The luxury market is gaining attention as sales are on the upswing among leading international luxury brands, according to an updated study of luxury consumer behaviour from US-based marketing agency Unity Marketing.
The latest study, entitled 'Luxury Market Report 2004: Who Buys Luxury, What They Buy, Why They Buy', was based on focus group research and a quantitative survey of 500 consumers (with an average income US$152,000 per year) who have purchased one or more home luxuries, personal luxuries (such as fashion or jewellery) or experiential luxuries (such as travel, fine dining or spa/beauty services).
Experience is king
According to the study, the average luxury consumer is now driven experientially; it's not about the money any more. They mainly interpret and participate in the luxury market experientially. "Luxury just isn't about the thing anymore. It's about the special experience you feel in buying or owning that thing," said Pam Danziger, president of Unity Marketing and author of the book, 'Why People But Things They Don't Need'.
Danziger says that luxury is about achieving a comfortable lifestyle, and having the things that make life easier and more satisfying. But most of all, the real meaning of the luxury life comes through family, friends, and experiences that deepen the luxury consumer's appreciation of life. Comfort, ease, and good experiences are the keys for these consumers.
"Today we tend to equate the luxury market with international badge-value brands but affluent consumers are just as likely to shop with the 'masses' at discount stores as they are to frequent Madison Avenue boutiques," said Danziger. "One of the most important things about the luxury consumer is that he or she is not that different to anybody else. They just happen to have more money."
According to the report, almost 90% of luxury consumers agree that "luxury doesn't have to the most expensive thing or be the most exclusive brand". In fact, these consumers are democratic in their approach to luxury. While much is made in the luxury goods industry about maintaining product exclusivity (usually through high price and limited distribution), many luxury consumers don't agree with the idea that luxury is better when it is exclusive. Instead, some 77% agreed that "luxury is for everyone, and is different for everyone".
Motives for exclusivity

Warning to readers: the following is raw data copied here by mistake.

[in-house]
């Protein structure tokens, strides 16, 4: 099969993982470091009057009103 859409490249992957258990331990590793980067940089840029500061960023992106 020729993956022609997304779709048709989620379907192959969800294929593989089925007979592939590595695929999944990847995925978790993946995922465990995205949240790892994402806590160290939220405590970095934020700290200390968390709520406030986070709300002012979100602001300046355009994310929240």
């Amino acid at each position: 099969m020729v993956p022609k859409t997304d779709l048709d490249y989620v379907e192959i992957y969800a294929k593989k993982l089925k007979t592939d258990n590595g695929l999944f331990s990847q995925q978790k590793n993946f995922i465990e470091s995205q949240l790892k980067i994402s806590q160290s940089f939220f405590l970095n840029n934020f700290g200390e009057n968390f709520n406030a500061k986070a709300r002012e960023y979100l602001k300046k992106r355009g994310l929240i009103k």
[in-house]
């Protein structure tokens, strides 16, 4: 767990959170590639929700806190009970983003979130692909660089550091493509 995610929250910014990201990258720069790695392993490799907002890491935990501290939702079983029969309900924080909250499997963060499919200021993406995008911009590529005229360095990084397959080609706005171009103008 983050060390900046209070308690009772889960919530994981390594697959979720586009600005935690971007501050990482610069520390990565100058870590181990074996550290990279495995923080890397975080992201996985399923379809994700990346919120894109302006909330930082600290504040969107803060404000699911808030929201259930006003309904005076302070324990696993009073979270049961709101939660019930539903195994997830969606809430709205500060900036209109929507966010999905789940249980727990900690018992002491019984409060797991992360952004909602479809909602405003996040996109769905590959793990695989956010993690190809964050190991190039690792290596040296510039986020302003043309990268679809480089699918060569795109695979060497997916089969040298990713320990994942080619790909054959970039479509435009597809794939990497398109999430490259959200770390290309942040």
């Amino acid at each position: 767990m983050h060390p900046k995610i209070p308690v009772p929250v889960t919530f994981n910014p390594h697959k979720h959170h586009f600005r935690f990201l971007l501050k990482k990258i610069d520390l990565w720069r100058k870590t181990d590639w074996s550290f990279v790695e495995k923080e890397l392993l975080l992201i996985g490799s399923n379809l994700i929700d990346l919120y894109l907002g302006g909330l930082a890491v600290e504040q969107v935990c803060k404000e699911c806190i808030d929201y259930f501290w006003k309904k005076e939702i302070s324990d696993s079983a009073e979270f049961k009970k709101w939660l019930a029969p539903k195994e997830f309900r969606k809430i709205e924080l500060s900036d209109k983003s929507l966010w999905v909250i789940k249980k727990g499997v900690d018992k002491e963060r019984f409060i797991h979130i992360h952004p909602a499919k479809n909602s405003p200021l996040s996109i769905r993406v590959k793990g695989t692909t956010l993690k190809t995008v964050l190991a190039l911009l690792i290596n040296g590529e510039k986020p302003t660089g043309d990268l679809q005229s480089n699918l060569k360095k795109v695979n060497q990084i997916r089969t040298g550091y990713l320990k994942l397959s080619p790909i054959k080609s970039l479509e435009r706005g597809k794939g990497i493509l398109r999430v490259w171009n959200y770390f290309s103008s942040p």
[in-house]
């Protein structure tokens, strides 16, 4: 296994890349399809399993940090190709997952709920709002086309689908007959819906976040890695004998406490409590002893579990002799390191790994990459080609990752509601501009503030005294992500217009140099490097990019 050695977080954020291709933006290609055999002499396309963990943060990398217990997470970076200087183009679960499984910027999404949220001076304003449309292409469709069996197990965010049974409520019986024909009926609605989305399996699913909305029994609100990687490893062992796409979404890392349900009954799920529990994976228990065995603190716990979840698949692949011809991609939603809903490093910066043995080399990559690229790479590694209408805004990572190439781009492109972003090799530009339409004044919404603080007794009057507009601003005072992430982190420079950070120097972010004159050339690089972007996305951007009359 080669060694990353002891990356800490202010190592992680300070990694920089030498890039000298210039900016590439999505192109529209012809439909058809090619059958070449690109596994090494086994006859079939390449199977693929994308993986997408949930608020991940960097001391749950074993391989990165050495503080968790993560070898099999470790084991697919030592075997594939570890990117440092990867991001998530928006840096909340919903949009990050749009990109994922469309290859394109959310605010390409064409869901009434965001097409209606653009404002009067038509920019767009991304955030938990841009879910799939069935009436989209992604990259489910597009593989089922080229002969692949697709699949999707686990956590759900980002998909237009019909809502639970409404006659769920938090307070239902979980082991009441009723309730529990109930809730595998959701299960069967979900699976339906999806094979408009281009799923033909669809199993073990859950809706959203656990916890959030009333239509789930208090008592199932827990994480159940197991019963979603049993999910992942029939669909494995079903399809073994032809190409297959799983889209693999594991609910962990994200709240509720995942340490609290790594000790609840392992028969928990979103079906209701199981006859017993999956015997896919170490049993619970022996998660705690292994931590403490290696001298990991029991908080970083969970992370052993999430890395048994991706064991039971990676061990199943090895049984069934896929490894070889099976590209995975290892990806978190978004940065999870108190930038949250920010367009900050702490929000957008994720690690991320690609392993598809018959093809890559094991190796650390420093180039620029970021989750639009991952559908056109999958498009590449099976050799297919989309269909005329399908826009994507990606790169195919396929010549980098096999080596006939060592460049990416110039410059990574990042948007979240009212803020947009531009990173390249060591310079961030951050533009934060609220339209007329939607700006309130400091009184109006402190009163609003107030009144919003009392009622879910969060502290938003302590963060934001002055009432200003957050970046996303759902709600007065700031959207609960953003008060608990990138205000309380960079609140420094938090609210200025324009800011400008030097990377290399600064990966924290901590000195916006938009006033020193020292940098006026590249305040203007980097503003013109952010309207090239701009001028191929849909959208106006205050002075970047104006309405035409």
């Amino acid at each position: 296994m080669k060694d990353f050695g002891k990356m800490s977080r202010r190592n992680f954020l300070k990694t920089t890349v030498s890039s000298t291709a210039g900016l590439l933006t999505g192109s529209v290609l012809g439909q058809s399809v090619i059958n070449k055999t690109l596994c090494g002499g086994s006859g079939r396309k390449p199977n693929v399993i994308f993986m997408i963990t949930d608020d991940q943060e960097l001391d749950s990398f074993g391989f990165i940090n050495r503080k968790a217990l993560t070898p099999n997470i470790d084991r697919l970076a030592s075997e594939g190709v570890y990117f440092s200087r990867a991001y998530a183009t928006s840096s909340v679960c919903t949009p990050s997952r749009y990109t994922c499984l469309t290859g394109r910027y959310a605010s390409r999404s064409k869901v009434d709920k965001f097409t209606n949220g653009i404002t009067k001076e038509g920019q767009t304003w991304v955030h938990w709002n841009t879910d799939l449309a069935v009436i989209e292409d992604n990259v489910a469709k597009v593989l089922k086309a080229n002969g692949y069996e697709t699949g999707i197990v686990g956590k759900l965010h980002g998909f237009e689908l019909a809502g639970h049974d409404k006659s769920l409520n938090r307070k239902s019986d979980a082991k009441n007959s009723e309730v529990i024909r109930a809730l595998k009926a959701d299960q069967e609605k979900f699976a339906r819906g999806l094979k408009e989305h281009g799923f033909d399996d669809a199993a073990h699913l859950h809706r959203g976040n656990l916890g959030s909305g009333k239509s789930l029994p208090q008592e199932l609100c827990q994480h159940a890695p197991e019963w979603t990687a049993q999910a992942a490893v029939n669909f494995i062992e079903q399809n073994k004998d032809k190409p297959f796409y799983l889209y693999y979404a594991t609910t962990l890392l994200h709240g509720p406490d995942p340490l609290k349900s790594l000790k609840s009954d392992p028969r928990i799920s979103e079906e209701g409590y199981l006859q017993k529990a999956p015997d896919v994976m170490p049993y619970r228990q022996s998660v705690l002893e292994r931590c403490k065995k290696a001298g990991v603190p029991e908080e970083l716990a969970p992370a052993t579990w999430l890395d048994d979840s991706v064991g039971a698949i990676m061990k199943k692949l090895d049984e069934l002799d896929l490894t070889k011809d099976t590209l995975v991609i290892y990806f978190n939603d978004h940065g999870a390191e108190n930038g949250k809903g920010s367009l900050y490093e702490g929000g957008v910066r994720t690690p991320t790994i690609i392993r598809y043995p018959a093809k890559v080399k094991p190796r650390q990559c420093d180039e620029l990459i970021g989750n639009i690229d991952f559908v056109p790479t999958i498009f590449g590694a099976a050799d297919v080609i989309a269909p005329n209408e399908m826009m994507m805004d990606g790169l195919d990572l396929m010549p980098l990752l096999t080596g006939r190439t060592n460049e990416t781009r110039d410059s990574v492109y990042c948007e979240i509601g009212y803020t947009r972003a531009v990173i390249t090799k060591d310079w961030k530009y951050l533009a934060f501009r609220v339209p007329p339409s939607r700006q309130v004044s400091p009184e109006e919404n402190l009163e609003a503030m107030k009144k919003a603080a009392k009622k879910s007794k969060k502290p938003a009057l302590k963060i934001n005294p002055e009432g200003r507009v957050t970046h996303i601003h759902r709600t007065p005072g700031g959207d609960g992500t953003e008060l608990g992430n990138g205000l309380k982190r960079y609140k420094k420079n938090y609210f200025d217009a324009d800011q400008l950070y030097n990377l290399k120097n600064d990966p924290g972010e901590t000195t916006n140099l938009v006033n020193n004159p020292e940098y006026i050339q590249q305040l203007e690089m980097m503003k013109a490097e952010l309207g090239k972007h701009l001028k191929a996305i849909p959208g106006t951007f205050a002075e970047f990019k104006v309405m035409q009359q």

Consequently, exclusivity brings little luxury value to today's consumer. But despite this, luxury consumers still yearn for 'specialness' in their experiences. While exclusivity for the sake of exclusivity is not valued by American luxury consumers, exclusivity is better derived from the customer's ability to express a personal point of view, an attitude, or their own unique qualities. The challenge for luxury marketers, according to Danziger, is to make their customers feel special but to never let it cross over into 'class snobbishness'.
One of the main things luxury consumers said they expect now is superior quality, finer detail, and superior workmanship and materials. Nearly 90% agreed that "when you buy a luxury item it should be 'a cut above the average'". Danziger asserts that it is this expectation of quality that makes luxury consumers willing to spend so much more - it's the extra feeling of confidence in the product.
But extra quality need not necessarily cost more, the survey found. Luxury consumers are also bargain shoppers who are always looking for a good deal. While they appreciate superior quality they also get an experiential thrill from paying less for the best. More than 80% said they enjoy the feeling of buying luxuries on sale and usually search out the lowest price or the best value.
Those who can readily afford to pay full price are still hesitant to do so because they are actively shopping for luxuries at a discount. They get a kick out of buying on sale, finding a bargain, and winning at the shopping game. This suggests to The Wise Marketer that, because of the inherent 'playing the game and winning' psychology, customer loyalty points-collection and frequent-buyer discount programmes could be or become a key feature of luxury consumers' shopping habits.
In it for good
One thing, however, is certain: once a consumer has lived the luxury lifestyle and had the good experiences, they are unlikely to want to go back. According to Danziger, they are most likely to invest increasingly heavily in maintaining their life of creature comforts. And they will continue to buy luxury because they appreciate the enhanced experience, not because it imparts status or social advancement.
Full details and ordering information for the Luxury Report 2004 can be found on Unity Marketing's web site.